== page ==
Cart (Loading....) | Create Account
Close category search window
 

Exploring FPGA network on chip implementations across various application and network loads

Sign In

Cookies must be enabled to login.After enabling cookies , please use refresh or reload or ctrl+f5 on the browser for the login options.

Formats Non-Member Member
$31 $13
Learn how you can qualify for the best price for this item!
Become an IEEE Member or Subscribe to
IEEE Xplore for exclusive pricing!
close button

puzzle piece

IEEE membership options for an individual and IEEE Xplore subscriptions for an organization offer the most affordable access to essential journal articles, conference papers, standards, eBooks, and eLearning courses.

Learn more about:

IEEE membership

IEEE Xplore subscriptions

2 Author(s)
Schelle, G. ; Dept. of Comput. Sci., Univ. of Colorado at Boulder, Boulder, CO ; Grunwald, D.

The network on chip will become a future general purpose interconnect for FPGAs much like todaypsilas standard OPB or PLB bus architectures. However, performance characteristics and reconfigurable logic resource utilization of different network on chip architectures vary greatly relative to bus architectures. Current mainstream FPGA parts only support very small network on chip topologies, due to the high resource utilization of virtual channel based implementations. This observation is reflected in related research where only modest 2times2 or 2times3 networks are demonstrated on FPGAs. Naively it would be assumed that these complex network on chip architectures would perform better than simplified implementations. We show this assumption to be incorrect under light network loading conditions across 3 separate application domains. Using statistical based network loading, a synthetic benchmarking application, a cryptographic accelerator, and a 802.11 transmitter are each demonstrated across network on chip architectures. From these experiments, it can be seen that network on chips with complex routing and switching functionality are still useful under high network loading conditions. Additionally, it is also shown for our network on chip implementations, a simple solution that uses 4-5times less logic resources can provide better network performance under certain conditions.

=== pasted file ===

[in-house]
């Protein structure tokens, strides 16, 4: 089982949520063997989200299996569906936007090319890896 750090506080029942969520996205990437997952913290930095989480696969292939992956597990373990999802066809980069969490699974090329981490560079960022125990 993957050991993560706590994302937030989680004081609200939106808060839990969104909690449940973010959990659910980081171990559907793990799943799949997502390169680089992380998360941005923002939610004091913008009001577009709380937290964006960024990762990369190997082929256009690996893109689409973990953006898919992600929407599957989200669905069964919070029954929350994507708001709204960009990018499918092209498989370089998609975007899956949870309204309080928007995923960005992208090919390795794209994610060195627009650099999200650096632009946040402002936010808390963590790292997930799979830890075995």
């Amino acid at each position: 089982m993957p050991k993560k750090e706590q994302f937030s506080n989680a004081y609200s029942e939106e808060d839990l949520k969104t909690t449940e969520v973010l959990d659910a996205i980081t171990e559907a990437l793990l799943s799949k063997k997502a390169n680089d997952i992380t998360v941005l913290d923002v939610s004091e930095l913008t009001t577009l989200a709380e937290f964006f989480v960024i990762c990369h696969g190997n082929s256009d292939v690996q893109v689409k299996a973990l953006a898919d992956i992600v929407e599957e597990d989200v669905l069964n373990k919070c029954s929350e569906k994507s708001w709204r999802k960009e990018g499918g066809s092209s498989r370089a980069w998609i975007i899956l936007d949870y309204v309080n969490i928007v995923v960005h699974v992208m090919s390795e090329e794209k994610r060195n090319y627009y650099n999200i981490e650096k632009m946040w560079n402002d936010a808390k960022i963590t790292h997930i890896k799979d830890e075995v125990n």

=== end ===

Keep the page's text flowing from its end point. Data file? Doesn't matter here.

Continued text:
Published in:

Field Programmable Logic and Applications, 2008. FPL 2008. International Conference on

Date of Conference:

8-10 Sept. 2008

Need Help?


IEEE Advancing Technology for Humanity About IEEE Xplore | Contact | Help | Terms of Use | Nondiscrimination Policy | Site Map | Privacy & Opting Out of Cookies

A not-for-profit organization, IEEE is the world's largest professional association for the advancement of technology.
© Copyright 2014 IEEE - All rights reserved. Use of this web site signifies your agreement to the terms and conditions.